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Presentation on theme: "IDENTIFYING ENGLISH LANGUAGE LEARNERS Types of ELLs and Classroom Implications."— Presentation transcript:

1 IDENTIFYING ENGLISH LANGUAGE LEARNERS Types of ELLs and Classroom Implications

2 What Identifies a Student as ELL? an English Language Learner (ELL) is a person who needs support with the English Language ELLs vary in terms of level or language proficiency and time spent in Canada the following categories define the three main types of ELLs in our division

3 The Three Main Categories of ELLs 1.Newly Arrived with Adequate Schooling 2.Newly Arrived with Limited Formal Schooling 3.Long Term English Language Learners

4 1. Newly Arrived with Adequate Schooling recently arrived in Canada, but have attended school in their country up to appropriate grade level examples include students from “western countries” such as France, Spain or Germany; as well as students from Asia, such as China or Japan

5 Implications for the Classroom tend to be familiar with content, but need to learn key words in English may be ahead of grade level in content main challenges are cultural – they are often accustomed to traditional formal education may need time before they are comfortable participating, making eye contact and offering opinions in class respond well to structure, homework and learning facts tend to catch on quickly to English and culture and often require the least ongoing English support

6 2. Students with Limited Formal Schooling also new arrivals, but may not have attended school before or have had interrupted schooling examples include refugee students

7 Implications for the Classroom require considerable support in English and school culture learning every day English (social English), academic English as well as the initial content often lack prior knowledge in content areas and classroom procedures tend to suffer from trauma, extreme culture shock and other psychological or even physical issues require support in terms of culture and catching up to the language and content of their peers, but are capable of learning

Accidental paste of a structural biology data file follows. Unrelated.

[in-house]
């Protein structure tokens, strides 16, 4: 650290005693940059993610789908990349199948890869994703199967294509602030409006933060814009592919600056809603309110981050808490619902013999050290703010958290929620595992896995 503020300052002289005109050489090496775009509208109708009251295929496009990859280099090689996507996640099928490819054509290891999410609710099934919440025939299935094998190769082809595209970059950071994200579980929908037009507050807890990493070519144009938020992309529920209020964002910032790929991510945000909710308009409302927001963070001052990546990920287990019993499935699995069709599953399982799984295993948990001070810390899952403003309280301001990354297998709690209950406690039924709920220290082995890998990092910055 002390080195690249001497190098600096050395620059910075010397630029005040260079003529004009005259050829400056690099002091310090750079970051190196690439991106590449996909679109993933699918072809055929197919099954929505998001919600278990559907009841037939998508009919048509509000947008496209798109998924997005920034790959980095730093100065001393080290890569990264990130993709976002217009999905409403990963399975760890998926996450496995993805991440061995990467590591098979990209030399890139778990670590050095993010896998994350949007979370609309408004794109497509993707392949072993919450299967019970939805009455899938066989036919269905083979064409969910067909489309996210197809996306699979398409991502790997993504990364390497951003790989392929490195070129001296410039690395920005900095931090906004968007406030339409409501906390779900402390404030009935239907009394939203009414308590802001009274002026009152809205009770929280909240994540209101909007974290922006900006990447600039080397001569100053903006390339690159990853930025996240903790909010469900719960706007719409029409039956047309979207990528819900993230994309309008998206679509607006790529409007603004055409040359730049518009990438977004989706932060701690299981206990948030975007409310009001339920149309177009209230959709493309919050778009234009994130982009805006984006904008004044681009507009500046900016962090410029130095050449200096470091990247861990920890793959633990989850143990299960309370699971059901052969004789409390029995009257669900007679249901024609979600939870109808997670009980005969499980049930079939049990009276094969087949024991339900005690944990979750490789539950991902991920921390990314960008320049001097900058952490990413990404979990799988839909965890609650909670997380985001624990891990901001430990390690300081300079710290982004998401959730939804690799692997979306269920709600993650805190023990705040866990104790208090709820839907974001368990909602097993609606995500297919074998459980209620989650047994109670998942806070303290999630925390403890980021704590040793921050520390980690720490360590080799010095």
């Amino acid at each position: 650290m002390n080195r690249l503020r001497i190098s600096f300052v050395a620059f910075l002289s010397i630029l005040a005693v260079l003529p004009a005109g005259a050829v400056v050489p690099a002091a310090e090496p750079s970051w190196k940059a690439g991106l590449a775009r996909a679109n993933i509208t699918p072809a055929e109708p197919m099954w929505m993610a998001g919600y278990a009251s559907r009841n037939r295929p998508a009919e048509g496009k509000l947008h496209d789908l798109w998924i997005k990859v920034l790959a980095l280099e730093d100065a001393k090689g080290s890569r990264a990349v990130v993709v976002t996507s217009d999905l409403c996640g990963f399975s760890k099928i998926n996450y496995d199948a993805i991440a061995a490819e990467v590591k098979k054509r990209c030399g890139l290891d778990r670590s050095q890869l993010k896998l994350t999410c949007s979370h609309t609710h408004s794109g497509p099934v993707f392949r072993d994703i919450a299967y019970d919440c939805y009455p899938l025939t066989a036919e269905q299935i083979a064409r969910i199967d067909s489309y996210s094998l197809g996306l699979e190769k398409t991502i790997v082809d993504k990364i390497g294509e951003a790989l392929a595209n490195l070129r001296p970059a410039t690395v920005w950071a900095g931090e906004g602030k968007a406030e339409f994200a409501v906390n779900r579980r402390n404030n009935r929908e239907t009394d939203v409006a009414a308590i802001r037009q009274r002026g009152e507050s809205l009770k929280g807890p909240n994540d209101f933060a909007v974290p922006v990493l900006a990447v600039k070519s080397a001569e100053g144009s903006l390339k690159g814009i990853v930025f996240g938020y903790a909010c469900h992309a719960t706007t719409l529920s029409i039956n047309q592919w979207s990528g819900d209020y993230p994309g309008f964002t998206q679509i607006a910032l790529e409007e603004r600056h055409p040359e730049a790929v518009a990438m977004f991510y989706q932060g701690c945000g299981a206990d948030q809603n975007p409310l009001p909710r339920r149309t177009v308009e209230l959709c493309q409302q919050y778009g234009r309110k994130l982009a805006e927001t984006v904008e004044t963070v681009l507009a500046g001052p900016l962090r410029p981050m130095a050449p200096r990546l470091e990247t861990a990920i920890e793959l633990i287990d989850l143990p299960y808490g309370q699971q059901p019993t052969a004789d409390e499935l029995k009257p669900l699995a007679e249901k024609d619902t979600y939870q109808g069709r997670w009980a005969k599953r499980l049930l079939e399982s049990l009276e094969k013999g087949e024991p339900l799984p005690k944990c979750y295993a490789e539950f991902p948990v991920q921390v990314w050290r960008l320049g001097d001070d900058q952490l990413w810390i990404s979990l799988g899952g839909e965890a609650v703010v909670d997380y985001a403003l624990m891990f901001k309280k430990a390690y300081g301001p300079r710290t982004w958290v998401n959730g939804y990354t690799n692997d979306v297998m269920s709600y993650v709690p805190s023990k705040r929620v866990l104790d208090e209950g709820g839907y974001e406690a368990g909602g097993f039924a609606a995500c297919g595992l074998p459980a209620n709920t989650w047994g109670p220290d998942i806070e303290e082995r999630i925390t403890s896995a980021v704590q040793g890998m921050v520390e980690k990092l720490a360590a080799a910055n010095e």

8 3. Long-Term English Learners in Canada for 7 years or more many were born here, but may speak another language at home or have parents who do not speak (much) English examples include students whose parents immigrated from another country, students who came to Canada when they were young and aboriginal students, particularly our Cree and Dene speakers from northern Canada

9 Implications for the Classroom also need support with English – mainly academic English often go undetected as ELLs need help with literacy (all languages), academic or high level vocabulary, and writing and formal oral language skills often misdiagnosed as having learning disabilities or simply do not receive support tend to struggle in school, feel alienated and have very little confidence

10 Important Considerations all ELLs are capable of learning the content, but need language and cultural support in order to succeed ELLs are often chasing a moving target – they are trying to catch up to their peers, while their peers continue to learn and advance there are strategies that teachers can incorporate into their lessons, assignments and assessment to help make content meaningful and comprehensible

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